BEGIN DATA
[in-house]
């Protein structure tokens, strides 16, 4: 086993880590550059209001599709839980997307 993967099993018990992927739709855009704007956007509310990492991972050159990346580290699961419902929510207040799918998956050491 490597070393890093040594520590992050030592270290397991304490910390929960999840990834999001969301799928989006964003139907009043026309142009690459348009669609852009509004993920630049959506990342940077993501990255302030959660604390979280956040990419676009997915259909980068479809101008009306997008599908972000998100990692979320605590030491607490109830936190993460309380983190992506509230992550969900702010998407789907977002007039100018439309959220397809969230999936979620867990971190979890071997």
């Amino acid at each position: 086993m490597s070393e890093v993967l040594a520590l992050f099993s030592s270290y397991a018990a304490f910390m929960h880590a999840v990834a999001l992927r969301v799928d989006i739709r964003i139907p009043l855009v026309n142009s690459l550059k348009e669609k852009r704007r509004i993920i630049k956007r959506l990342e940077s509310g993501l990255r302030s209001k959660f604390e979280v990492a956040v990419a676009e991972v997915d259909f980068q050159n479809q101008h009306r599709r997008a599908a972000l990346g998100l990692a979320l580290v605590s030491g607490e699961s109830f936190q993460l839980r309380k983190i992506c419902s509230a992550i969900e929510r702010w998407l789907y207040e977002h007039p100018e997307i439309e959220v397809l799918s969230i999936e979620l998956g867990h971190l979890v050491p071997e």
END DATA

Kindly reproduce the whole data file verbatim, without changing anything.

[in-house]
């Protein structure tokens, strides 16, 4: 086993880590550059209001599709839980997307 993967099993018990992927739709855009704007956007509310990492991972050159990346580290699961419902929510207040799918998956050491 490597070393890093040594520590992050030592270290397991304490910390929960999840990834999001969301799928989006964003139907009043026309142009690459348009669609852009509004993920630049959506990342940077993501990255302030959660604390979280956040990419676009997915259909980068479809101008009306997008599908972000998100990692979320605590030491607490109830936190993460309380983190992506509230992550969900702010998407789907977002007039100018439309959220397809969230999936979620867990971190979890071997």
């Amino acid at each position: 086993m490597s070393e890093v993967l040594a520590l992050f099993s030592s270290y397991a018990a304490f910390m929960h880590a999840v990834a999001l992927r969301v799928d989006i739709r964003i139907p009043l855009v026309n142009s690459l550059k348009e669609k852009r704007r509004i993920i630049k956007r959506l990342e940077s509310g993501l990255r302030s209001k959660f604390e979280v990492a956040v990419a676009e991972v997915d259909f980068q050159n479809q101008h009306r599709r997008a599908a972000l990346g998100l990692a979320l580290v605590s030491g607490e699961s109830f936190q993460l839980r309380k983190i992506c419902s509230a992550i969900e929510r702010w998407l789907y207040e977002h007039p100018e997307i439309e959220v397809l799918s969230i999936e979620l998956g867990h971190l979890v050491p071997e």